Eclectic silhouettes and audacious bursts of color. Derrick Santini’s work has many shapes but he always leaves his mark. Born in Scarborough, North Yorkshire, it seems like he was born behind the camera. He’s shot some of the most iconic talents of our era such as Alexander McQueen, Lady Gaga, Adele or Yves Saint Laurent. He captures the soul of everyone who’s lucky enough to end-up in front of his camera:
“I would say there was an influence from my family; as I started taking pictures with my mum’s old Agfa bellows roll film camera, she diligently took beautiful black and white family photographs that were printed in small squares with serrated edges and stuck into leather bound albums with photo corners, all dated and captioned. This was no mean feat back in her day given the complexity of the camera’s functions and operational settings. My farther was a great Chef and my distant older half brother was a costume and production designer, so creativity is there in our family make up.”
I am a complex person so naturally it’s in my work as it is in all aspects of my life, for the good and equally, the not so good.
I love music, it feeds my mind and sooths my soul, if I were anything else in life then I would have been a musician, not that I would change a thing. I love and am attracted to individual characters and creative folk, so working with musicians is easy, and the greater the artist the more rewarding the experience. Its all about being ‘Real’ and living in the moment, from that point anything and everything can happen, any fakeness or pandering will shut people down, and the moment is gone.
I have shot so many wonderful and inspiring artists, it’s hard to pluck one or two; I am not a star struck kind of person, and for many years was so blissfully unaware of the gravitas of the characters and situations I found myself in, I was just there doing my job and nothing else mattered. But for sure McQueen is right up there… he was a real rock star and mega talent. I met him through my dog Lilly, and he had one of her sisters Juice, and we did a lovely shoot for the Family issue of ID with Lily, her mum and Dad, 10 brothers and sisters and all the subsequent parents.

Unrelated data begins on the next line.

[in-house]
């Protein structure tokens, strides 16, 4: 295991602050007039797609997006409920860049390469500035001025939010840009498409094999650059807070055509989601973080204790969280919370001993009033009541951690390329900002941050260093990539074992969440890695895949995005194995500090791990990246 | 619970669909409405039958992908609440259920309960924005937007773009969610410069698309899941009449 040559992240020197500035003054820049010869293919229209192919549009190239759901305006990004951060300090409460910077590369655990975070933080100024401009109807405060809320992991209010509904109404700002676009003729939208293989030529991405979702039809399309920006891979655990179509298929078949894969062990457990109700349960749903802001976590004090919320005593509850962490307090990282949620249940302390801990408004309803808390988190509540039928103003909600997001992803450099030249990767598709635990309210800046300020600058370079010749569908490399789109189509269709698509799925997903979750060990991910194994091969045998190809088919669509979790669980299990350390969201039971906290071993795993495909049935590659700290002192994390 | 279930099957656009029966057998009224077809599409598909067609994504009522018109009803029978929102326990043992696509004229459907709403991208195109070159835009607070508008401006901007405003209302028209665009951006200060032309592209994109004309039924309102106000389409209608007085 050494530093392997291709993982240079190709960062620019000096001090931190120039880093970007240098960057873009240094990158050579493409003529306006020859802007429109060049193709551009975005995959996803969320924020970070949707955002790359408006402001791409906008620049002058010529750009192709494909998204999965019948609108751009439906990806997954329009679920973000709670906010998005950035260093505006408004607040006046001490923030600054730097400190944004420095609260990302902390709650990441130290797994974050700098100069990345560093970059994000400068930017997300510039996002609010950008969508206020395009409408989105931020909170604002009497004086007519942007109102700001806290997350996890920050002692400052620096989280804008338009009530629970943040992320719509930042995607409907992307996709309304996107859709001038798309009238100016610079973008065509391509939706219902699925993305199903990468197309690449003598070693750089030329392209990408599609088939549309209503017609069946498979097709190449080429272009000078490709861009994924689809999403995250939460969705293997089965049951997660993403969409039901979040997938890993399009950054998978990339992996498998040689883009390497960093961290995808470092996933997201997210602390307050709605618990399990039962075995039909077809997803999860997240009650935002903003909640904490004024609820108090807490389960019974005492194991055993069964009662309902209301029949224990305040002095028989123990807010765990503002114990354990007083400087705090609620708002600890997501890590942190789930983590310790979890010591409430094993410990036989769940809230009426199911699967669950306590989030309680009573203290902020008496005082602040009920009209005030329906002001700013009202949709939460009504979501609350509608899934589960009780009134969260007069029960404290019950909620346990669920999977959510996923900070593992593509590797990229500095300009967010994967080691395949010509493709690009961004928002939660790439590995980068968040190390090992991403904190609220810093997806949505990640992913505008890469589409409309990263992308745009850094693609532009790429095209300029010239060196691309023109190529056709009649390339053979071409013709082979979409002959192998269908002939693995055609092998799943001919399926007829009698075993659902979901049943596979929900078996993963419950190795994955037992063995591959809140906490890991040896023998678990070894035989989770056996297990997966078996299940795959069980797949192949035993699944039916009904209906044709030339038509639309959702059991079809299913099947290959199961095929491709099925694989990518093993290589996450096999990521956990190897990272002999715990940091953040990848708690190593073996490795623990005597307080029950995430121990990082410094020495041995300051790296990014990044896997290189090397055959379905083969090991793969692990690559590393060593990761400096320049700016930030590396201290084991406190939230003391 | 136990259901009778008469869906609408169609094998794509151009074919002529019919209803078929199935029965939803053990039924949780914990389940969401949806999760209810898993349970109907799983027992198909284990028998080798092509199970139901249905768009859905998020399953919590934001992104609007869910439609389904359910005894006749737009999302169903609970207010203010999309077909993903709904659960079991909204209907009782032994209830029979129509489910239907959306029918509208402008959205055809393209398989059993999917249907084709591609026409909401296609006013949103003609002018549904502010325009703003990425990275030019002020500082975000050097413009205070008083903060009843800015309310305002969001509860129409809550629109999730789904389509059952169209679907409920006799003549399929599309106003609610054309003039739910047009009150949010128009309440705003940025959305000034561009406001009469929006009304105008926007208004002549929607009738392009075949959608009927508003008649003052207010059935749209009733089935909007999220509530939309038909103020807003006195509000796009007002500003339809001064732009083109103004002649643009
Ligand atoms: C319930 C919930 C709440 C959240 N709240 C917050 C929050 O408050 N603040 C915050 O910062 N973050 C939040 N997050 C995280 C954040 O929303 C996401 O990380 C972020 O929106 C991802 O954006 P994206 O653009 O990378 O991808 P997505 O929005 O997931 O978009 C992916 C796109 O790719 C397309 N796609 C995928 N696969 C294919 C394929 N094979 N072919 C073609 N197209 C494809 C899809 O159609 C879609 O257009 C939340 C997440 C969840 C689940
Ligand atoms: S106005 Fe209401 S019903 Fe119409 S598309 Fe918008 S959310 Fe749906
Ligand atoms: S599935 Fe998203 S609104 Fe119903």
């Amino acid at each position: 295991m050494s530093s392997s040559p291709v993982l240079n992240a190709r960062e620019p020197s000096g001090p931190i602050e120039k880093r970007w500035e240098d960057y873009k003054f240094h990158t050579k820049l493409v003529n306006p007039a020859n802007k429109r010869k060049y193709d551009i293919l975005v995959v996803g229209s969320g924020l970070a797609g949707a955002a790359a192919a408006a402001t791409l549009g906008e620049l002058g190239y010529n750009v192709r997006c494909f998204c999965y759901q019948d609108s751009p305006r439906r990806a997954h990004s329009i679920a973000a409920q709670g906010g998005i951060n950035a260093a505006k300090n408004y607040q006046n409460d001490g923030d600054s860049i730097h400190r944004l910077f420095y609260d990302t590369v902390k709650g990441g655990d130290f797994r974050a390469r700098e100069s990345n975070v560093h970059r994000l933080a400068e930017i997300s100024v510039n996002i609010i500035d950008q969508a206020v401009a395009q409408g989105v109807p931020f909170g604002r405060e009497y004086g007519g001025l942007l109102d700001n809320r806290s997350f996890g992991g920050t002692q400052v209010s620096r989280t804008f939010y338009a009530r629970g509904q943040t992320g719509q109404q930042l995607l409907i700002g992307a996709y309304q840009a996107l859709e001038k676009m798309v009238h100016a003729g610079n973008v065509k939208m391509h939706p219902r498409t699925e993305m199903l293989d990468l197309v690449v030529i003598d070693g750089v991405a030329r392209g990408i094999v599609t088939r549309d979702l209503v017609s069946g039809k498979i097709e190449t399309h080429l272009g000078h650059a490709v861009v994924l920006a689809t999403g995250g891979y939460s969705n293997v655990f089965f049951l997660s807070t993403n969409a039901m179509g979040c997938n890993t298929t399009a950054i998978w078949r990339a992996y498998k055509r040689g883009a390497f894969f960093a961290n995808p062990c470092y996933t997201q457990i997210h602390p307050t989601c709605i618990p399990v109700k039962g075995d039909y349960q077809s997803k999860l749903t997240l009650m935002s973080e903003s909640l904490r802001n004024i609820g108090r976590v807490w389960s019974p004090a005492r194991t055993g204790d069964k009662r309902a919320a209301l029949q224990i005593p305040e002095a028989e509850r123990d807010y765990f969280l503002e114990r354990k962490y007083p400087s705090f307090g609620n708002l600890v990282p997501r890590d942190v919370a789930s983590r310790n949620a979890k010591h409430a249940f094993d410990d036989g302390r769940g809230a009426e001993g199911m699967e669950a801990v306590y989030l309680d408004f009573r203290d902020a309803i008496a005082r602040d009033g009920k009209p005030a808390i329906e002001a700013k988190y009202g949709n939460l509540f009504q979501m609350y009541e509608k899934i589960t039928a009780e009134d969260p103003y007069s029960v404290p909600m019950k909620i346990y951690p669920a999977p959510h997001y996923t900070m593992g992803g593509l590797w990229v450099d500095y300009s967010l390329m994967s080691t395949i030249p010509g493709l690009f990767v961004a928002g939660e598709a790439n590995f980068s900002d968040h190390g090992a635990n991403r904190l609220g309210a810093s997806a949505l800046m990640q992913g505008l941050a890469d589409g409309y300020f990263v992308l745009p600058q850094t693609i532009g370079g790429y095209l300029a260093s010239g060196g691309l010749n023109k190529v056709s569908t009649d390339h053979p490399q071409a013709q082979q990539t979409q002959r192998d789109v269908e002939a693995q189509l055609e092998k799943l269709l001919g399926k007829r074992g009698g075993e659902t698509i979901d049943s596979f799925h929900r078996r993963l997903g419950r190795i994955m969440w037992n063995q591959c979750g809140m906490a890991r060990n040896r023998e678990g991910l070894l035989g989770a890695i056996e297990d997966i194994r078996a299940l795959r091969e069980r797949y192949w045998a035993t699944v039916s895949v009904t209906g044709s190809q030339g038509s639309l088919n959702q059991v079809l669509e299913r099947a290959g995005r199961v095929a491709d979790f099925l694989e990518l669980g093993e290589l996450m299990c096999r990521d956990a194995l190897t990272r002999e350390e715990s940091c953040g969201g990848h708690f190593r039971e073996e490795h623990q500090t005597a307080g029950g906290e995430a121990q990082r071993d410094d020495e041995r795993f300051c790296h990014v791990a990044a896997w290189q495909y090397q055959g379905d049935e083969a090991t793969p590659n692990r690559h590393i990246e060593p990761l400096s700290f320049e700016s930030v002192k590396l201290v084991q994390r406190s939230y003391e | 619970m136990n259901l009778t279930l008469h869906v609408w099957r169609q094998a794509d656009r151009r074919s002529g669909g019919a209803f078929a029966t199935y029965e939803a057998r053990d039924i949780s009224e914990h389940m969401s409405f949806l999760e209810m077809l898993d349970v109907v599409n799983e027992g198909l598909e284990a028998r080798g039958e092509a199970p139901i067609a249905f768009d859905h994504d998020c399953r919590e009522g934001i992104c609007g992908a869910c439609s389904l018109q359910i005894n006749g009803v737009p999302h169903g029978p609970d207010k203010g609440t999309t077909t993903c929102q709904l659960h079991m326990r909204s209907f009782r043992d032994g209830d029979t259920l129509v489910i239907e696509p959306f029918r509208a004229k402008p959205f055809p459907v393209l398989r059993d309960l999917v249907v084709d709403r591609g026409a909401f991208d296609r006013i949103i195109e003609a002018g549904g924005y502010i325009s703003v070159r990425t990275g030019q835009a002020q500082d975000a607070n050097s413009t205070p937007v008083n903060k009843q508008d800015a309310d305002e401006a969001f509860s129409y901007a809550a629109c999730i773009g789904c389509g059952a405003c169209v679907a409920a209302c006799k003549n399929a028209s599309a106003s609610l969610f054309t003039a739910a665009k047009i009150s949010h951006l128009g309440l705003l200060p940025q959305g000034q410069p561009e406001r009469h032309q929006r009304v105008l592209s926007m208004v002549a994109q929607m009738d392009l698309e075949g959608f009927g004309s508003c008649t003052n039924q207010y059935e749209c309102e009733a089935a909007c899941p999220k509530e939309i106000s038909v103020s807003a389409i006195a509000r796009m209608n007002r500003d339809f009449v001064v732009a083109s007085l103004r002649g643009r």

I am ultimately a humanist photographer by tradition, and just love people, and how we all interact with the world around us, and spent all my early years shooting voyeuristic reportage. People and their environment, even the unpopulated images were a comment on life and the human condition, abstractly and objectively. I just love the Gary Winogrand and Lee Friedlander ‘street’ aesthetic, their sardonic wit and devastating honesty.
What photograph are you the proudest of?
The ones that will last forever, and always make me smile with total recall of the moment they were conceived, and for sure the universal connections they evoke with others.
My signature is uncompromising uniqueness, through a highly developed way of seeing and instinctual fluidity with the moment at hand.
How’s your actual life behind the lenses?
As colorful, varied and complex as the life in front of it.
There’s a sense of humor in your work, particularly in your advertising campaigns; is it intentional?
Humor is key, if you don’t laugh you cry, I see the humor in everything, sometimes getting in trouble for it, but what can I do…
I have had many crazy experiences through being a photographer, I have been in many odd, strange and brilliant situations it makes my head spin, all I can say is that I feel extremely fortunate to still be able to tell the tale, but cant isolate one right now.
The real successful and truly great individuals are not picky, as they are grounded and secure in them selves, it’s the ones that are not that unique and gifted that can be a tad tricky, but I never have a problem with them, or visa versa, they are really all lovely.
Your series “Metamorphosis” is much darker and seems much more intimate than the rest of your photography. What is it about? Do you feel like this series show your personality more than your previous work, or just another part of it?
The Metamorphosis series of lenticular works was indeed a more serious and deeper exploration of my photographic journey and psyche. I started creating lenticular photographic works in 2007, heralding my own liberation and metamorphism as an artist, in direction, form and content. Lenticulars provide me with the desired platform to communicate with, one not bookended by being boxed as just a ‘photographer’. But it’s all the same continuum and my personal story.
You’ve also experimented with under-water photography, which adds a plus of difficulty; what made you give it a go?
I always like a challenge on that front, and underwater photography never appealed, although I love the sea and being in water, and the 2015 series ‘In Your Mind’ was conceived and constructed all around water and light, and the subsequent life it creates.
I visualize the photograph before shooting, some a lot more than others, lenticulars generally take a lot more pre production than say a portrait session, the idea dictates the amount of visualization needed. I love both types but all boil down to the actual execution of the image or sequence of images.
If you had to choose a character, dead or alive, to take a photo of them, who would it be?
To name three… Marilyn Monroe, Marlon Brando and The Queen
I have for sure evolved at the same time as person and as an artist. It’s not my day job, there is no separation only symbiosis.
My advise for upcoming photographers is to just take tons of pictures, the more you take the better you get, there‘s no other way… You have to love it and be very driven and stubborn as fuck…
ALL PHOTOS BY DERRICK SANTINI
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